The name Quasimodo is traced to Victor Hugo’s Quasimodo, a game character that is distinct for its hunch-back. The hunch-back of the Quasimodo served as a peculiar feature of the character as compared to other characters in the game. In trading, the Quasimodo hunch-back can be likened to successive swing highs and lows of a market trend. This characteristic feature is what makes the Quasimodo Trading strategy unique from other price action trading strategies.
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Picture 1: Bearish and Bullish Quasimodo Structures
In the discourse where John F. Carter describes the Quasimodo in his book titled, ‘Mastering the Trade’, the hunchback is depicted by three peak formations (similar to a head and shoulder and an inverted head and shoulder). These peak formations serve as the foundational points of interest where basic elements that define the strategy can be observed.
The formation of these peak zones follows through phases of price movement where the price moves and creates successive highs and lows. However, due to forces of demand and supply, price tends to alter its movement, thus, creating failed swings and structural highs and lows that depict the establishment of a new trend. For instance, an uptrend is defined by succeeding higher highs and higher lows. Over time when the forces of demand and supply set in, uptrend highs and lows will no longer be created. Rather, the price will rally around an established peak and make a failed swing. This failed swing leads to the emergence of a new trend (downtrend) which is characterized by the creation of lower highs and lows.
The Quasimodo Trading Strategy
The Quasimodo trading strategy is a price pattern technique which is regarded as one of the most profitable trading strategies for day traders. It capitalizes on short-term market trends and is a good technique for detecting trend reversals due to the characteristic formation it creates when an emerging trend is about to begin.
In Quasimodo’s trading strategy, the establishment of a new trend makes room for a trader to simulate the hunchback using the last three established swings as the Quasimodo structure. With the established swing points, definite elements of the strategy such as specific candlestick formations can be observed and capitalized for profit-making. In addition, these zones tend to serve as zones of established support and resistance that can be used as frameworks for the analysis of price movements by momentum traders.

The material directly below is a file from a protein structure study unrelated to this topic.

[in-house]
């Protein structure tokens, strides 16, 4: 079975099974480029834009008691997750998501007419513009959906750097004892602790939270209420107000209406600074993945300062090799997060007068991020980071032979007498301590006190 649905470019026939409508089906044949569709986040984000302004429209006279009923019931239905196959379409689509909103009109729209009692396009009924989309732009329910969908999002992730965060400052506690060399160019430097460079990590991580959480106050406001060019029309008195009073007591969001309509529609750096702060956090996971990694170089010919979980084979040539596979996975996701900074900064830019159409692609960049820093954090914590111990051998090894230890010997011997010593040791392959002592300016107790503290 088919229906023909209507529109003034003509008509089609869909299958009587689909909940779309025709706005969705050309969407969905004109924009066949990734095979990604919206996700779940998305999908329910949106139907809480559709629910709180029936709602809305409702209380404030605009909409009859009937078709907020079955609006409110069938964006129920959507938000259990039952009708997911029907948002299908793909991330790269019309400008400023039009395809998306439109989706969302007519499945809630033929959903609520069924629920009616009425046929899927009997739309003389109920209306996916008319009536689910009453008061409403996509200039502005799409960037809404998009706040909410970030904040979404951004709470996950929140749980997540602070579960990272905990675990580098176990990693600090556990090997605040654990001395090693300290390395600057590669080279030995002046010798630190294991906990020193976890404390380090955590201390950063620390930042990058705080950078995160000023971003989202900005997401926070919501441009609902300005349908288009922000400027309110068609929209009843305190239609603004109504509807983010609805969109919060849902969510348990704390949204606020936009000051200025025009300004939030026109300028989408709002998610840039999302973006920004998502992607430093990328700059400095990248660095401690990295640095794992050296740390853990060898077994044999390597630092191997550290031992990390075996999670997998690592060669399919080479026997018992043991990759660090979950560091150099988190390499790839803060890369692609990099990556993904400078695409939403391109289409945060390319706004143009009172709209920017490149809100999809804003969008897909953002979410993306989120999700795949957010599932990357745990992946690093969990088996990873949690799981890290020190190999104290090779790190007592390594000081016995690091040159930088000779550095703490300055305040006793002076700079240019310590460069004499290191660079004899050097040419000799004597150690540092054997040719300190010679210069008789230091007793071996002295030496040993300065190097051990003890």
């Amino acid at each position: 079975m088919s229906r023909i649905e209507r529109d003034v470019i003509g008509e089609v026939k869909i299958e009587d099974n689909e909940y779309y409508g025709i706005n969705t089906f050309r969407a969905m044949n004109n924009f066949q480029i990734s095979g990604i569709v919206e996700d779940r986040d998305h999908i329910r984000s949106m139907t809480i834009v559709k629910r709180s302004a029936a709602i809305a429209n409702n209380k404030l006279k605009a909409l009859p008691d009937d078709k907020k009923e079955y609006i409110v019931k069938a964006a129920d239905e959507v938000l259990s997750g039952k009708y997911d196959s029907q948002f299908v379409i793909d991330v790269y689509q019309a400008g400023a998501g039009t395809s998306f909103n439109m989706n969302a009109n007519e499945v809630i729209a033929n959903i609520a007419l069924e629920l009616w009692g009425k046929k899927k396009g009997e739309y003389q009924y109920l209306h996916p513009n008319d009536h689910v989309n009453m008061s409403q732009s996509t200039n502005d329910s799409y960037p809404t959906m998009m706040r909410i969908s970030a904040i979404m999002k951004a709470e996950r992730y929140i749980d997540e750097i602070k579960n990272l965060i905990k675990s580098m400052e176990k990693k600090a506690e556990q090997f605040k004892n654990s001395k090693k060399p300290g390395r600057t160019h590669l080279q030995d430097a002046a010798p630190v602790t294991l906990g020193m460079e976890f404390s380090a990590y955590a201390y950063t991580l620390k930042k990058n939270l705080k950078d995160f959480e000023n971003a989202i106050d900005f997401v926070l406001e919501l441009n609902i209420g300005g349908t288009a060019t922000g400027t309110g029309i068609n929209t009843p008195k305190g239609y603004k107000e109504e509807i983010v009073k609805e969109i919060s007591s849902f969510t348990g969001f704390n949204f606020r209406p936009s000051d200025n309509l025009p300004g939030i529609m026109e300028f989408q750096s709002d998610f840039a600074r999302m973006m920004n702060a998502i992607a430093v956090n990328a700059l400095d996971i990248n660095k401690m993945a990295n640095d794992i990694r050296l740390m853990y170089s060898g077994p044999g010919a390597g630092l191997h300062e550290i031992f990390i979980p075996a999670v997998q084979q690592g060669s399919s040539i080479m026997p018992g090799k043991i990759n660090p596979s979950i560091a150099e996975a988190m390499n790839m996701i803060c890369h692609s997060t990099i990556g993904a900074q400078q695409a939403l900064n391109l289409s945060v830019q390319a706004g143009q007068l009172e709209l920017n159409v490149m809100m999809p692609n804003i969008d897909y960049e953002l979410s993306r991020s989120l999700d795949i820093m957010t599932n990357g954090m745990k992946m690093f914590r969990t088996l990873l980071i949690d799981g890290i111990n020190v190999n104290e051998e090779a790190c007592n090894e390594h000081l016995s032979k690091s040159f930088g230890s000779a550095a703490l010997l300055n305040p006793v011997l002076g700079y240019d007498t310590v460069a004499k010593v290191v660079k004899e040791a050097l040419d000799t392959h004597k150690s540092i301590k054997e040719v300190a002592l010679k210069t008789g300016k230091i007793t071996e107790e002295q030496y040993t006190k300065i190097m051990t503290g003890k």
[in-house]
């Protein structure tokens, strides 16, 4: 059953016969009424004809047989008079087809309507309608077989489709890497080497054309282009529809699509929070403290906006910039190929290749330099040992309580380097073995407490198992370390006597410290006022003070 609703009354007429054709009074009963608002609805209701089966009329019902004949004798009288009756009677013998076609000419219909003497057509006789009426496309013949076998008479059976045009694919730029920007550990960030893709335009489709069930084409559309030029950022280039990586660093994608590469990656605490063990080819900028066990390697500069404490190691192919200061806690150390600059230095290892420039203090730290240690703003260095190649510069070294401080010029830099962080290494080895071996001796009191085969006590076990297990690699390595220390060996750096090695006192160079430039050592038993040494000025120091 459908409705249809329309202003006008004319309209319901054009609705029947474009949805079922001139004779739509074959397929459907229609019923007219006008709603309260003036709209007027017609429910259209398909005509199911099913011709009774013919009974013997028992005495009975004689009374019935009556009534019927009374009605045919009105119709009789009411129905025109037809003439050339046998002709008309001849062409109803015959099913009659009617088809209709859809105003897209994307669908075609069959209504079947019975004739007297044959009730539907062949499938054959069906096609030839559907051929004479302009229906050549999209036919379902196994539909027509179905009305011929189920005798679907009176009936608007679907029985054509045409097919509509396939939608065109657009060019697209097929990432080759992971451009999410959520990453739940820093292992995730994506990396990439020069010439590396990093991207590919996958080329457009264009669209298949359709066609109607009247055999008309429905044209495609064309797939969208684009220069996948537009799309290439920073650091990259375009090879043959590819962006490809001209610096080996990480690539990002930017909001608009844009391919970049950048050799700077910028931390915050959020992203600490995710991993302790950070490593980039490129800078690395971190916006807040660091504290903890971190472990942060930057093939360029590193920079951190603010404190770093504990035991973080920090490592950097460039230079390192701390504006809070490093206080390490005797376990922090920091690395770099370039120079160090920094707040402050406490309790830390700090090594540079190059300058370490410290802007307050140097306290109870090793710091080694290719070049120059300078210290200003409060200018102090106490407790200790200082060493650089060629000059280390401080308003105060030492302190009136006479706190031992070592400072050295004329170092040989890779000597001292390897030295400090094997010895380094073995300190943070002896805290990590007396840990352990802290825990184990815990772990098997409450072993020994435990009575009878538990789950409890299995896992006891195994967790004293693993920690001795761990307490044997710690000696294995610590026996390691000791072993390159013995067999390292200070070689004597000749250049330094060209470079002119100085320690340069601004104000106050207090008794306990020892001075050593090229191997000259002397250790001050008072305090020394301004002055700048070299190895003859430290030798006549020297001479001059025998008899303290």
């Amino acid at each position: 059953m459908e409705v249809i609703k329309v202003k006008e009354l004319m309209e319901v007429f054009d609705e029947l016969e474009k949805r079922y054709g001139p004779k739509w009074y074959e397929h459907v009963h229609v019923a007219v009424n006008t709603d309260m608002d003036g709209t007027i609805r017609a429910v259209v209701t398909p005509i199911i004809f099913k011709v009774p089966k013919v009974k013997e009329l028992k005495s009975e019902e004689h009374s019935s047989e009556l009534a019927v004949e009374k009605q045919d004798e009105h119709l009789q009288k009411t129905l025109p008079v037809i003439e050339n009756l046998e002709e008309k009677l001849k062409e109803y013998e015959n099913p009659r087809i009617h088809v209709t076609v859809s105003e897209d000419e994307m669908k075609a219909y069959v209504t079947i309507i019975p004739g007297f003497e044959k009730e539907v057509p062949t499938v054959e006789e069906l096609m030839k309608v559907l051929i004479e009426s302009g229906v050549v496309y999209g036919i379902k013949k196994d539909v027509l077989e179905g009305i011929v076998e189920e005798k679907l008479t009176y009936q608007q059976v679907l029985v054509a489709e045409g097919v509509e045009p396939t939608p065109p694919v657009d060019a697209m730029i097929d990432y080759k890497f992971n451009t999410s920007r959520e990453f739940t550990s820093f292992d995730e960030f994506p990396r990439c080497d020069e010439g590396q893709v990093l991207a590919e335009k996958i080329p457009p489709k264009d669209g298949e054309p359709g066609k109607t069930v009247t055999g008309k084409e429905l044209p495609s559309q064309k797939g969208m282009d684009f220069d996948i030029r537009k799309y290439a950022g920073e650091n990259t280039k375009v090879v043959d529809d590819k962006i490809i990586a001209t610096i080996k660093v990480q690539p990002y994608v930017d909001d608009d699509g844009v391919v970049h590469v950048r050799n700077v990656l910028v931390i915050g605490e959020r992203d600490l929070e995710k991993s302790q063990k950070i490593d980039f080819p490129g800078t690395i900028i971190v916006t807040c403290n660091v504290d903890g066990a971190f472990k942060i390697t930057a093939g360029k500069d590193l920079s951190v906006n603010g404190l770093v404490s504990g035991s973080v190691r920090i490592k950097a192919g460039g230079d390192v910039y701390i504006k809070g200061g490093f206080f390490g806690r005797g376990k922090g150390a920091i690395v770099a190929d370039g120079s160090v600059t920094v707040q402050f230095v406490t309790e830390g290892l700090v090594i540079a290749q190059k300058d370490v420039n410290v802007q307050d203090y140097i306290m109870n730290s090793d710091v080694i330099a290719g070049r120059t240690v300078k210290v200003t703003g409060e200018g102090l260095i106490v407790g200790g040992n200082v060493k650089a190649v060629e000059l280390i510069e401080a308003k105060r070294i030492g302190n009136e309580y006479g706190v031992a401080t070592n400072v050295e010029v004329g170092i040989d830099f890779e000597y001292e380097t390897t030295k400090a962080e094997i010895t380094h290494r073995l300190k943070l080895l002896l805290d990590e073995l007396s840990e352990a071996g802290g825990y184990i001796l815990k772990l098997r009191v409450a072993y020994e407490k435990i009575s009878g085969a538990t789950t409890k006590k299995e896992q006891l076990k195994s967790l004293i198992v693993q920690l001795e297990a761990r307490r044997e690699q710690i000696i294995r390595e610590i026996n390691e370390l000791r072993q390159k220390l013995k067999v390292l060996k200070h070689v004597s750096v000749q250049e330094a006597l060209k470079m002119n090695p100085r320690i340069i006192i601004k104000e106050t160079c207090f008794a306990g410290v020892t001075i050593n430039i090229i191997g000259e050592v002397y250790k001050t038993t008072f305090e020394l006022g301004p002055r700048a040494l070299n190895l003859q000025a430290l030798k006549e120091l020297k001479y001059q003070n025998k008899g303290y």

Picture 2: Bullish Quasimodo Structure showing a change in Trend
For instance, in price action trading, different measures have been established to know when a trend is getting exhausted. Measures like rejection candlestick patterns, failed swings, and changes in candlestick formations and character have been noted. However, in Quasimodo trading, three major factors are used namely; the failed swing, the establishment of an M and W pattern and the creation of rejection candlesticks at peak zones of higher time frames. and the inverted head and shoulder pattern. The failed swing portrays signs of chart patterns such as the W and M chart pattern the head and shoulder.
Picture 3: Bearish Quasimodo Structure showing a change of Trend
Before the emergence of a new trend, the Quasimodo pattern signifies trend exhaustion through a series of candlestick formations. This trend of exhaustion can be identified using tactics such as failed swings (as observed where the market changed in price structure to form new structures). There, the uptrend price was exhausted after getting to a peak point (HH) and could not continue making subsequent higher highs and higher lows (Picture 2). This was followed by a fall in price and subsequent creation of lower highs and lower lows (LH and LL). Conversely, in a downtrend, the selling price usually gets exhausted after getting to a peak (LL) and cannot continue creating subsequent lower highs and lows. This will be followed by a rise in price and a creation of higher highs and lows.
The emergence of a new trend is always signified by an accumulation pressure which may or may not have a high price volatility. In practical analysis, this leads to the creation of new swing highs and lows (depending on the new trend that has been formed).
Quasimodo Entries and Exits
Using the Quasimodo strategy to spot entries and exits demands a high-level mastery of candlestick anatomy. This is because, with a good knowledge of candlestick open and close, a trader can easily spot positions for good entries and exits. For instance, the Quasimodo strategy thrives with a good risk-to-reward ratio by leveraging an order block candle that is formed during the emergence of a new trend.
Picture 4: Quasimodo Order Block Candles with its Sell Entry zones
Picture 5: Quasimodo Order Block Candles with its Buy Entry zones
This candle (which may produce a fair value gap in some instances) serves as a good point of interest where trades should be taken. In an uptrend, the close of the order block candle (bearish candle) can be used as a stop loss point while the open can be used as a good entry point. In this scenario, long positions are taken immediately after the price moves above the Quasimodo candle. Conversely, in a downtrend, the close of the order block candle (bullish candle) can be used for entry while the open can be used as the stop loss point. Short positions are taken immediately after the price goes below the bullish order block candle. In both scenarios, price targets are usually placed at preceding swing highs and lows which serve as potential price reversal zones.
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